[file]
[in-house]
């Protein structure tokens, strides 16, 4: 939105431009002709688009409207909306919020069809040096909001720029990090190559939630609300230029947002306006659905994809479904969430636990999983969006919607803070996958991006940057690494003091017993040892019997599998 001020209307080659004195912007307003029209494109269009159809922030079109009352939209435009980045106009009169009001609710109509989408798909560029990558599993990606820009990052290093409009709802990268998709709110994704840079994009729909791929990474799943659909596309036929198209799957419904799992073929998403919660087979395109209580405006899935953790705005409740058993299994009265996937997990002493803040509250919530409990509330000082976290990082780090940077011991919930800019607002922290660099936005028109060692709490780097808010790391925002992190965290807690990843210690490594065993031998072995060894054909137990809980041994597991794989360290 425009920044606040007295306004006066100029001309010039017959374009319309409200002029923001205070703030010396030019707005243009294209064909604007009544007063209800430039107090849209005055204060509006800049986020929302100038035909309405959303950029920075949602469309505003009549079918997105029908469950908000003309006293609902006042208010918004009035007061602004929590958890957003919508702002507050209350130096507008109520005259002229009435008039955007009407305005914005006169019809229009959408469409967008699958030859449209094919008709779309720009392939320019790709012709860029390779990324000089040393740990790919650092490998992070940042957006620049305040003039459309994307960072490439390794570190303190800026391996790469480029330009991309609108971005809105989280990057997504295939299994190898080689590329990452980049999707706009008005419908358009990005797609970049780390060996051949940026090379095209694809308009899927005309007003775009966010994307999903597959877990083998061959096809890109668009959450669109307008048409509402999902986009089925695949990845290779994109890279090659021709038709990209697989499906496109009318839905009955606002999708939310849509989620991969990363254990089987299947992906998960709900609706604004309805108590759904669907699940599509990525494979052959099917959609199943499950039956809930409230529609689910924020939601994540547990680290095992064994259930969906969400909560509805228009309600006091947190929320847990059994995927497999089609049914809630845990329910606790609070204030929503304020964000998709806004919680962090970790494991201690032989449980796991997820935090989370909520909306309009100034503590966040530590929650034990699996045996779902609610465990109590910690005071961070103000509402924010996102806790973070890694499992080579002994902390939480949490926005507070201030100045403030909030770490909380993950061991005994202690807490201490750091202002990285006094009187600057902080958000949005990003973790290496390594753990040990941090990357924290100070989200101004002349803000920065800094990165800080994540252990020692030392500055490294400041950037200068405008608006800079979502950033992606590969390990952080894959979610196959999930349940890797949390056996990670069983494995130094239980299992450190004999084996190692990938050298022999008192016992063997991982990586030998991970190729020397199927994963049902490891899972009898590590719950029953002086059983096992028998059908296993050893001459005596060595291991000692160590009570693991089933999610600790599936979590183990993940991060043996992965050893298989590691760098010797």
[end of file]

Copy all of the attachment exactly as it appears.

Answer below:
[in-house]
């Protein structure tokens, strides 16, 4: 939105431009002709688009409207909306919020069809040096909001720029990090190559939630609300230029947002306006659905994809479904969430636990999983969006919607803070996958991006940057690494003091017993040892019997599998 001020209307080659004195912007307003029209494109269009159809922030079109009352939209435009980045106009009169009001609710109509989408798909560029990558599993990606820009990052290093409009709802990268998709709110994704840079994009729909791929990474799943659909596309036929198209799957419904799992073929998403919660087979395109209580405006899935953790705005409740058993299994009265996937997990002493803040509250919530409990509330000082976290990082780090940077011991919930800019607002922290660099936005028109060692709490780097808010790391925002992190965290807690990843210690490594065993031998072995060894054909137990809980041994597991794989360290 425009920044606040007295306004006066100029001309010039017959374009319309409200002029923001205070703030010396030019707005243009294209064909604007009544007063209800430039107090849209005055204060509006800049986020929302100038035909309405959303950029920075949602469309505003009549079918997105029908469950908000003309006293609902006042208010918004009035007061602004929590958890957003919508702002507050209350130096507008109520005259002229009435008039955007009407305005914005006169019809229009959408469409967008699958030859449209094919008709779309720009392939320019790709012709860029390779990324000089040393740990790919650092490998992070940042957006620049305040003039459309994307960072490439390794570190303190800026391996790469480029330009991309609108971005809105989280990057997504295939299994190898080689590329990452980049999707706009008005419908358009990005797609970049780390060996051949940026090379095209694809308009899927005309007003775009966010994307999903597959877990083998061959096809890109668009959450669109307008048409509402999902986009089925695949990845290779994109890279090659021709038709990209697989499906496109009318839905009955606002999708939310849509989620991969990363254990089987299947992906998960709900609706604004309805108590759904669907699940599509990525494979052959099917959609199943499950039956809930409230529609689910924020939601994540547990680290095992064994259930969906969400909560509805228009309600006091947190929320847990059994995927497999089609049914809630845990329910606790609070204030929503304020964000998709806004919680962090970790494991201690032989449980796991997820935090989370909520909306309009100034503590966040530590929650034990699996045996779902609610465990109590910690005071961070103000509402924010996102806790973070890694499992080579002994902390939480949490926005507070201030100045403030909030770490909380993950061991005994202690807490201490750091202002990285006094009187600057902080958000949005990003973790290496390594753990040990941090990357924290100070989200101004002349803000920065800094990165800080994540252990020692030392500055490294400041950037200068405008608006800079979502950033992606590969390990952080894959979610196959999930349940890797949390056996990670069983494995130094239980299992450190004999084996190692990938050298022999008192016992063997991982990586030998991970190729020397199927994963049902490891899972009898590590719950029953002086059983096992028998059908296993050893001459005596060595291991000692160590009570693991089933999610600790599936979590183990993940991060043996992965050893298989590691760098010797």